Persecution and the art of Dave Chappelle (2)

We are awash in a wave of anti-Semitic hatred and violence that is coursing through the black community and elsewhere. I heard it in the troubled musings of Kanye West and wrote about in “Anti-Semitism for Ye — but not for me.” The December Commentary features Elliot Kaufman’s deep backgrounder “O Ye of Little Faith: The Anti-Semitism of Kanye West.”

Over the weekend comedian Dave Chappelle hosted Saturday Night Live and performed the opening monologue. He devoted the first half of his monologue to Kanye West and Kyrie Irving. Video of Chappelle’s monologue is embedded in this New York Post story on it.

I wrote about Chappelle’s monologue briefly here on Sunday morning. Jonathan Tobin now turns to Chappelle in his JNS column “Dave Chappelle and normalizing black antisemitism.”

Chappelle’s own point of view was expressed ironically in comic form, and he may be a genius at it, but you don’t have to be a genius to understand what he was saying. He started with a prepared statement. “I denounce anti-Semitism in all its forms and stand with my friends in the Jewish community,” Chappelle said. “And that, Kanye, is how you buy yourself some time.” You fake it.

Chappelle’s apology may have applied to his own routine as well, but it made me wonder. What do decent people say when confronted with anti-Semitic musings of celebrities, cultural icons, and others? Don McLean sent us a statement early on that sounded like the formula that Chappelle was mocking (let me be clear: I appreciated it):

Lately a flood of antisemitic invective has been triggered by the ranting of a stupid attention-seeking fool we all know. I want to say I stand with my Jewish friends and I stand with the state of Israel. When this kind of thing happens we should realize why the state of Israel must be respected and protected.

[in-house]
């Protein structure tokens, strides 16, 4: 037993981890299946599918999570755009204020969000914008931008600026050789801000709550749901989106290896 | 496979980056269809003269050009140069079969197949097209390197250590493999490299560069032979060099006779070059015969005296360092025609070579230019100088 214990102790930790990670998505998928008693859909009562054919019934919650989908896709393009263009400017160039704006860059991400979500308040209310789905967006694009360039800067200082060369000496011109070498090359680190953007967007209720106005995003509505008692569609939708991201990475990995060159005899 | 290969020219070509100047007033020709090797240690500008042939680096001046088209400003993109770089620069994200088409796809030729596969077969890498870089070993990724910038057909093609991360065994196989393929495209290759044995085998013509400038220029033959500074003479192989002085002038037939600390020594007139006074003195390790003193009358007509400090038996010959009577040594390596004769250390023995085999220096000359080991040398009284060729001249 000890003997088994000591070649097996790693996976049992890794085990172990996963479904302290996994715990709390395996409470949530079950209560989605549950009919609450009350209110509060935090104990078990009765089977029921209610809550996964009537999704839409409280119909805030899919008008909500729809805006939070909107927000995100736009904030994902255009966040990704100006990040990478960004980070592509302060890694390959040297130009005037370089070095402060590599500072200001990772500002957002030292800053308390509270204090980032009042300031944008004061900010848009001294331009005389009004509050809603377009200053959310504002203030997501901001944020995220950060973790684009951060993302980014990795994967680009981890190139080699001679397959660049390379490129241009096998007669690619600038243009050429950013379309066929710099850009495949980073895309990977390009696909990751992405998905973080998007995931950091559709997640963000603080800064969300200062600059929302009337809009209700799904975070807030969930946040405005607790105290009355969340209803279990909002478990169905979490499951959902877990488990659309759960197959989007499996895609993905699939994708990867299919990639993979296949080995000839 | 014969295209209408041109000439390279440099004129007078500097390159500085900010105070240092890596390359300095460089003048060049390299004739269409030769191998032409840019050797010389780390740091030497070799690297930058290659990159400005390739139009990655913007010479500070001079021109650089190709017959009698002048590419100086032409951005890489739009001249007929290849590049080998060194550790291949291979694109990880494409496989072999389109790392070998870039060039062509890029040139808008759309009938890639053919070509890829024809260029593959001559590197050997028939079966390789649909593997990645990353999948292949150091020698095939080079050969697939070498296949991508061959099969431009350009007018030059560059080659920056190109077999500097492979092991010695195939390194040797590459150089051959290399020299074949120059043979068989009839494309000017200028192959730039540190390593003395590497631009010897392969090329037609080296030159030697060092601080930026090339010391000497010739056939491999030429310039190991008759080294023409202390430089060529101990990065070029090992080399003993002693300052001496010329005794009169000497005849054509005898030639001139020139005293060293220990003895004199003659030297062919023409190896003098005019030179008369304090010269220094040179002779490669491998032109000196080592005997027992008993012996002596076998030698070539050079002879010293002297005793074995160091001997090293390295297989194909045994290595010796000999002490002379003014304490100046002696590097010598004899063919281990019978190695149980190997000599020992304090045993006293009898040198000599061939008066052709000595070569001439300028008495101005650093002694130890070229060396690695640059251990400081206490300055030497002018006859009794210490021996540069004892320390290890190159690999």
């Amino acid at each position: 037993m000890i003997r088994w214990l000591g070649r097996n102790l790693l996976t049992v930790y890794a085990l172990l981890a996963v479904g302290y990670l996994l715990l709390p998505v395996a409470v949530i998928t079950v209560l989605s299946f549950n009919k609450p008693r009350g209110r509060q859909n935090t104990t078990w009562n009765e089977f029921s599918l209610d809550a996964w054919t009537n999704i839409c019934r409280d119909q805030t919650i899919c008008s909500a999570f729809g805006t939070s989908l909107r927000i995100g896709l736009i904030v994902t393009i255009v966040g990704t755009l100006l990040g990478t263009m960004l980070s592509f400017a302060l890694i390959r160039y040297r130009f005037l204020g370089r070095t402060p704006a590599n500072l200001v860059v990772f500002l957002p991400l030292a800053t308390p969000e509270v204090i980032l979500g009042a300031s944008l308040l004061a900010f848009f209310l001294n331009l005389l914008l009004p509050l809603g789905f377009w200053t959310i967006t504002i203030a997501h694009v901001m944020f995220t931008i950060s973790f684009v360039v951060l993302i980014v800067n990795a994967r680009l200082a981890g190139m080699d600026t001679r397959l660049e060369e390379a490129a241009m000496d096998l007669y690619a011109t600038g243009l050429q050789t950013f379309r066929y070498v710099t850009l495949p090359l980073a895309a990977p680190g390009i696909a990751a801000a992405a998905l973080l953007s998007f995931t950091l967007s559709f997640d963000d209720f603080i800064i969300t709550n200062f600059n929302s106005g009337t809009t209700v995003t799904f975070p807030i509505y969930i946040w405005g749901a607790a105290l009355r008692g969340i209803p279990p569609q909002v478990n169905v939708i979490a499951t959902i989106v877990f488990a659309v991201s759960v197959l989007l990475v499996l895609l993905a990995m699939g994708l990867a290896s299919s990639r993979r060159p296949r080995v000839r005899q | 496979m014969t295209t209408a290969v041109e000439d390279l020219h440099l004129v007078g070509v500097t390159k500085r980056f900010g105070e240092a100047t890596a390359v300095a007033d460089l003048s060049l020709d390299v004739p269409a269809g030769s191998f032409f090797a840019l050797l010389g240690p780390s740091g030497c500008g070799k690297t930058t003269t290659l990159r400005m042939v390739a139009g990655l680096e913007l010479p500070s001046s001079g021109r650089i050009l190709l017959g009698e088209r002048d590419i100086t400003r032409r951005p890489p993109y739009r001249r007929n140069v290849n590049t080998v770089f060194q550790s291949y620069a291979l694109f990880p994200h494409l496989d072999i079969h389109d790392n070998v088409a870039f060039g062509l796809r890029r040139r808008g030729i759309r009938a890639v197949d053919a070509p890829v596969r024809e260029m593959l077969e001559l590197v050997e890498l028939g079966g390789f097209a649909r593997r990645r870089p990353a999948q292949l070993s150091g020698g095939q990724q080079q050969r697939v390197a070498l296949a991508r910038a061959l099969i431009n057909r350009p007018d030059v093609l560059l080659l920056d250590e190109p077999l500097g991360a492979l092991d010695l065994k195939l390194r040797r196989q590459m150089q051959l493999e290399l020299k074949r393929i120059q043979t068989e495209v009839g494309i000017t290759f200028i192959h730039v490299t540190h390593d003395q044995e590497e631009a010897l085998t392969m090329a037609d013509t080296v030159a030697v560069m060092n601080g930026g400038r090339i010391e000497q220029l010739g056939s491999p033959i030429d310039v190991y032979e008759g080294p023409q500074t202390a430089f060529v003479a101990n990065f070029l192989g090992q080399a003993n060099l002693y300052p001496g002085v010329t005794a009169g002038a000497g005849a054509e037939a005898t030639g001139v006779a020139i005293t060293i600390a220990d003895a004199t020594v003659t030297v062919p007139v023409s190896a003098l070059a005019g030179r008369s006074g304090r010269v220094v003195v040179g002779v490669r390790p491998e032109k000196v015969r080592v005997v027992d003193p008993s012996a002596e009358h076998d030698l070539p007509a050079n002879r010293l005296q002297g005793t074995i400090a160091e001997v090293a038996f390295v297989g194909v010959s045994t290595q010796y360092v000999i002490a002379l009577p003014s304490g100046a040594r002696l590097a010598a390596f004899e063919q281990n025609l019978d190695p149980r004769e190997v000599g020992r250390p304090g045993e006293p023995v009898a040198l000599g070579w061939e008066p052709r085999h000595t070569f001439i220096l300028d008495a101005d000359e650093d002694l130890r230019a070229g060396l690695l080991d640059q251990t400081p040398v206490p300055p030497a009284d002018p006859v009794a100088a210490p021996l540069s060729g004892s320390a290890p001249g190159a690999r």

I lived off and on in Israel from 1978 to 1982 and grew to love the country and the people. Living there changed my life forever.

By contrast, Tucker Carlson presented West as a sage on Tucker Carlson Tonight and hasn’t returned to the subject since. Candace Owens spoke up for West. It seems to me that a decent non-Jew with a soapbox — someone like Carlson, or Owens, or Don McLean — can call West out and observe the harms perpetrated right now by anti-Semitic canards. Owens, by the way, was back yesterday.

Chappelle’s routine is of course wrapped in comic irony, but it’s not that layered. There are certain things you can’t say, he explained, such as sentences beginning with “the Jews.” That is not too complicated (or funny, for that matter). Moreover, according to Chappelle’s own observations, “the Jews” control Hollywood. You don’t have to pierce through too many layers to extract that nugget.

Chappelle comes to Kanye’s defense. According to Chappelle, West should not be held to account for the harms that have befallen the Jews through the ages. Blacks are not responsible for the Holocaust. “I know the Jewish people have been through terrible things all over the world, but you can’t blame that on black Americans,” said Chappelle. “You just can’t.” If you don’t understand how that excuses Kanye’s contribution to the current epidemic of anti-Semitism in the black community and elsewhere, well, the excuse must be hidden in one of those layers.

I don’t call for Kanye and his supporters such as Chappelle to be canceled. I call for them to get a clue and for influential non-Jews such as Tucker Carlson and Candace Owens to speak up. Elliot Kaufman is Jewish. Jonathan Tobin is Jewish. I am Jewish. My question is what decent gentiles have to say.

Notice: All comments are subject to moderation. Our comments are intended to be a forum for civil discourse bearing on the subject under discussion. Commenters who stray beyond the bounds of civility or employ what we deem gratuitous vulgarity in a comment — including, but not limited to, “s***,” “f***,” “a*******,” or one of their many variants — will be banned without further notice in the sole discretion of the site moderator.